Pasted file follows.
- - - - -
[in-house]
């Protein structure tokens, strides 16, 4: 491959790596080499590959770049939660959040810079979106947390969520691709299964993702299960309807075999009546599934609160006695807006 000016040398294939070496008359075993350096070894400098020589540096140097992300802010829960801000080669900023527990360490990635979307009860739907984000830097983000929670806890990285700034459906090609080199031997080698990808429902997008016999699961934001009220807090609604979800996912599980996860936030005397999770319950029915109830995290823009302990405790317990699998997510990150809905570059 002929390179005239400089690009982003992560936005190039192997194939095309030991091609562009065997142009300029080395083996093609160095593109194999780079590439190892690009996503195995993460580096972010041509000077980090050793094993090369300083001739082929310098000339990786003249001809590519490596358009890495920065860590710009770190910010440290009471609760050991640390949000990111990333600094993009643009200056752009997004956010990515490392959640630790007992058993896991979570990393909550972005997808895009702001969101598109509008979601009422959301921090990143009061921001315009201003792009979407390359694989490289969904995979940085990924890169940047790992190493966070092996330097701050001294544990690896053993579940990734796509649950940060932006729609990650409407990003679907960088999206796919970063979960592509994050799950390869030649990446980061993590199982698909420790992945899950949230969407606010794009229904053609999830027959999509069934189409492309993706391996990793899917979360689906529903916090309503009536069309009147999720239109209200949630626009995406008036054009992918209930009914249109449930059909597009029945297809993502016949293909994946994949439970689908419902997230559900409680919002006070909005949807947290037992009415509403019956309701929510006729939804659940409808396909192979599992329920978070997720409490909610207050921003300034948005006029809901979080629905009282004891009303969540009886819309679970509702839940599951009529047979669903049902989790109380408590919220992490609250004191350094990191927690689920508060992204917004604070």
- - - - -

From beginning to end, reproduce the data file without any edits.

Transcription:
[in-house]
């Protein structure tokens, strides 16, 4: 491959790596080499590959770049939660959040810079979106947390969520691709299964993702299960309807075999009546599934609160006695807006 000016040398294939070496008359075993350096070894400098020589540096140097992300802010829960801000080669900023527990360490990635979307009860739907984000830097983000929670806890990285700034459906090609080199031997080698990808429902997008016999699961934001009220807090609604979800996912599980996860936030005397999770319950029915109830995290823009302990405790317990699998997510990150809905570059 002929390179005239400089690009982003992560936005190039192997194939095309030991091609562009065997142009300029080395083996093609160095593109194999780079590439190892690009996503195995993460580096972010041509000077980090050793094993090369300083001739082929310098000339990786003249001809590519490596358009890495920065860590710009770190910010440290009471609760050991640390949000990111990333600094993009643009200056752009997004956010990515490392959640630790007992058993896991979570990393909550972005997808895009702001969101598109509008979601009422959301921090990143009061921001315009201003792009979407390359694989490289969904995979940085990924890169940047790992190493966070092996330097701050001294544990690896053993579940990734796509649950940060932006729609990650409407990003679907960088999206796919970063979960592509994050799950390869030649990446980061993590199982698909420790992945899950949230969407606010794009229904053609999830027959999509069934189409492309993706391996990793899917979360689906529903916090309503009536069309009147999720239109209200949630626009995406008036054009992918209930009914249109449930059909597009029945297809993502016949293909994946994949439970689908419902997230559900409680919002006070909005949807947290037992009415509403019956309701929510006729939804659940409808396909192979599992329920978070997720409490909610207050921003300034948005006029809901979080629905009282004891009303969540009886819309679970509702839940599951009529047979669903049902989790109380408590919220992490609250004191350094990191927690689920508060992204917004604070």